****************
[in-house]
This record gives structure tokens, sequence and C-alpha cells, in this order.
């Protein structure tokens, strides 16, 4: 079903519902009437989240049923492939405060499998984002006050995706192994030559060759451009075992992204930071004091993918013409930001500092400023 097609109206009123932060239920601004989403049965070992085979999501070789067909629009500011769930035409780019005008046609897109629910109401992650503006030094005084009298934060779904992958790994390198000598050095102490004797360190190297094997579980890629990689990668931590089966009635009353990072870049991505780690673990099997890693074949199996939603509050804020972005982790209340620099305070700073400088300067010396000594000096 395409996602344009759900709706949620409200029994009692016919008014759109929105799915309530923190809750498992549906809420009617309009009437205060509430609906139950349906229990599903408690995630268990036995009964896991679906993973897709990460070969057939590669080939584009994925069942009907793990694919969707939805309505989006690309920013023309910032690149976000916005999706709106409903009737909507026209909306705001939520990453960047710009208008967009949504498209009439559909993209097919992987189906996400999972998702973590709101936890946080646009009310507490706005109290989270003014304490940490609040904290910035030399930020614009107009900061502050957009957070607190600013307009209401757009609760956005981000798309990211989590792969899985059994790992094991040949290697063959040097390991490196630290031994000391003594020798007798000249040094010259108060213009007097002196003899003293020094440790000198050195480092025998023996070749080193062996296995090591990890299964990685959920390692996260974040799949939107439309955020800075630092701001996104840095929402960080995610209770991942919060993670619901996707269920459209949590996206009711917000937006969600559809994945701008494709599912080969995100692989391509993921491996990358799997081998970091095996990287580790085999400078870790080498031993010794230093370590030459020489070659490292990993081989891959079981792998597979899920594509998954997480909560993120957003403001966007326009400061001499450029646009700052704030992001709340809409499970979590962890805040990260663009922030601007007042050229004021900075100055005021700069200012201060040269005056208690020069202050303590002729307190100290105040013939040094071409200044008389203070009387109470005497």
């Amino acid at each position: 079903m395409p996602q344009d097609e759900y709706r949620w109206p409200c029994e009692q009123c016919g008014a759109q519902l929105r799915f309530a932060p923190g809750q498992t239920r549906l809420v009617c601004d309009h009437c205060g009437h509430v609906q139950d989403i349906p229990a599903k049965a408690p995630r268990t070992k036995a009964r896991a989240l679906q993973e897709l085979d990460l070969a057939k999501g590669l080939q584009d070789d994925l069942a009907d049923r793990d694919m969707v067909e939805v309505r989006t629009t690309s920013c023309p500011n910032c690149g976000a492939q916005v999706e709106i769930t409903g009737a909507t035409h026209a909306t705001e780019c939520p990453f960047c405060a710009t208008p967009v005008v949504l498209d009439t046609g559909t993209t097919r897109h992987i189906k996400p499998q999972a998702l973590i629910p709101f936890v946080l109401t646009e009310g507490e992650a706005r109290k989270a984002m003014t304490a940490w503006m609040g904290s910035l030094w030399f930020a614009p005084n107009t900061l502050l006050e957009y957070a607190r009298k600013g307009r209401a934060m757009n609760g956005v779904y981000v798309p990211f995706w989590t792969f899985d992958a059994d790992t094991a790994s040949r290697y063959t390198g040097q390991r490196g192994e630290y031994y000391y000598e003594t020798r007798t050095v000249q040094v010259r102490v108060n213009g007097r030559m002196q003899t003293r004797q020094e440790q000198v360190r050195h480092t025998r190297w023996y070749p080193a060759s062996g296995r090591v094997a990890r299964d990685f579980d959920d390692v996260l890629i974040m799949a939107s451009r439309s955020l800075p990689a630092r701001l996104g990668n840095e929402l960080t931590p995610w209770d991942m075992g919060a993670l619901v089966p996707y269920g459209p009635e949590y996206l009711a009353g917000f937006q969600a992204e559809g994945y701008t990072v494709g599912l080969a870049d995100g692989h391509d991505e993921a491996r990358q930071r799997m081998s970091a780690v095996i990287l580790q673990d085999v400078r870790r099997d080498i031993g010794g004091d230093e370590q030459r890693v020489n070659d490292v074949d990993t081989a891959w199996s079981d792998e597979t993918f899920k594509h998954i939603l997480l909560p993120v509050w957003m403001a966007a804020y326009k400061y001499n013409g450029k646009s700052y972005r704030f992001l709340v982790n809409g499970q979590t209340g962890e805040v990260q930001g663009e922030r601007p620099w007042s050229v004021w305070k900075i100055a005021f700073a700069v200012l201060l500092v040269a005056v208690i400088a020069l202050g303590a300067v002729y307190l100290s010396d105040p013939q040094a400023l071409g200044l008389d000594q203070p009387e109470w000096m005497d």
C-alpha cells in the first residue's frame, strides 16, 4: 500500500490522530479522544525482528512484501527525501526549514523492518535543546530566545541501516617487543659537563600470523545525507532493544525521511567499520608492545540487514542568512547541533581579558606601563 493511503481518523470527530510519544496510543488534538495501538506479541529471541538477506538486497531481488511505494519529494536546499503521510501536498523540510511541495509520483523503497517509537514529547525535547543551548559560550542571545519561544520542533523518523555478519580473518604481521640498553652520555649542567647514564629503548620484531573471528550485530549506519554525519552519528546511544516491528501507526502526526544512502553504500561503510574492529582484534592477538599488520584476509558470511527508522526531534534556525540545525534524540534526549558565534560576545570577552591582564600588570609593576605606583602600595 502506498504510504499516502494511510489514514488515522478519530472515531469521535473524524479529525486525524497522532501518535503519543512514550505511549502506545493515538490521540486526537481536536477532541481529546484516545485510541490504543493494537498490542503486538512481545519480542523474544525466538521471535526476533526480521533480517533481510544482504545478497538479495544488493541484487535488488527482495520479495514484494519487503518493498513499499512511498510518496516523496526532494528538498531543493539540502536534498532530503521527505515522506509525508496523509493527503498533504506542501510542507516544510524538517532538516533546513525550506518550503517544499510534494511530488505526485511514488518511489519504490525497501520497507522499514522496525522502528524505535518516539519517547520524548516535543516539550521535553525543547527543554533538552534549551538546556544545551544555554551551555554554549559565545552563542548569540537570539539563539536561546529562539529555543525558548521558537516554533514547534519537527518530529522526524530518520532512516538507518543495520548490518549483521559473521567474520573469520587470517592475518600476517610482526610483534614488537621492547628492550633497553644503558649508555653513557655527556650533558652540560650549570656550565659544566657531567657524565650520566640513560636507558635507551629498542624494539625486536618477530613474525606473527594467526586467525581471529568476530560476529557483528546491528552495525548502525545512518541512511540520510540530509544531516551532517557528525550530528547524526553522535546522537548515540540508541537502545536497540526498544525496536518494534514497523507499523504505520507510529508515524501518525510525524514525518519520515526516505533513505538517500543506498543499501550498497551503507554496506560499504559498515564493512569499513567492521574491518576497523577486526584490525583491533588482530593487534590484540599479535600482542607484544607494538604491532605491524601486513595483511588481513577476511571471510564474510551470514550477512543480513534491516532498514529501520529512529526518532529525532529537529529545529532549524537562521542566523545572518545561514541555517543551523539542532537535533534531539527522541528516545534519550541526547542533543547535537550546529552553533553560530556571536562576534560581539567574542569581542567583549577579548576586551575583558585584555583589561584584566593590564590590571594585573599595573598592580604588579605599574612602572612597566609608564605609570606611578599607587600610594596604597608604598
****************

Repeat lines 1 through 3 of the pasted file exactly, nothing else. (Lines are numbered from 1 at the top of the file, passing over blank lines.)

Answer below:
[in-house]
This record gives structure tokens, sequence and C-alpha cells, in this order.
């Protein structure tokens, strides 16, 4: 079903519902009437989240049923492939405060499998984002006050995706192994030559060759451009075992992204930071004091993918013409930001500092400023 097609109206009123932060239920601004989403049965070992085979999501070789067909629009500011769930035409780019005008046609897109629910109401992650503006030094005084009298934060779904992958790994390198000598050095102490004797360190190297094997579980890629990689990668931590089966009635009353990072870049991505780690673990099997890693074949199996939603509050804020972005982790209340620099305070700073400088300067010396000594000096 395409996602344009759900709706949620409200029994009692016919008014759109929105799915309530923190809750498992549906809420009617309009009437205060509430609906139950349906229990599903408690995630268990036995009964896991679906993973897709990460070969057939590669080939584009994925069942009907793990694919969707939805309505989006690309920013023309910032690149976000916005999706709106409903009737909507026209909306705001939520990453960047710009208008967009949504498209009439559909993209097919992987189906996400999972998702973590709101936890946080646009009310507490706005109290989270003014304490940490609040904290910035030399930020614009107009900061502050957009957070607190600013307009209401757009609760956005981000798309990211989590792969899985059994790992094991040949290697063959040097390991490196630290031994000391003594020798007798000249040094010259108060213009007097002196003899003293020094440790000198050195480092025998023996070749080193062996296995090591990890299964990685959920390692996260974040799949939107439309955020800075630092701001996104840095929402960080995610209770991942919060993670619901996707269920459209949590996206009711917000937006969600559809994945701008494709599912080969995100692989391509993921491996990358799997081998970091095996990287580790085999400078870790080498031993010794230093370590030459020489070659490292990993081989891959079981792998597979899920594509998954997480909560993120957003403001966007326009400061001499450029646009700052704030992001709340809409499970979590962890805040990260663009922030601007007042050229004021900075100055005021700069200012201060040269005056208690020069202050303590002729307190100290105040013939040094071409200044008389203070009387109470005497």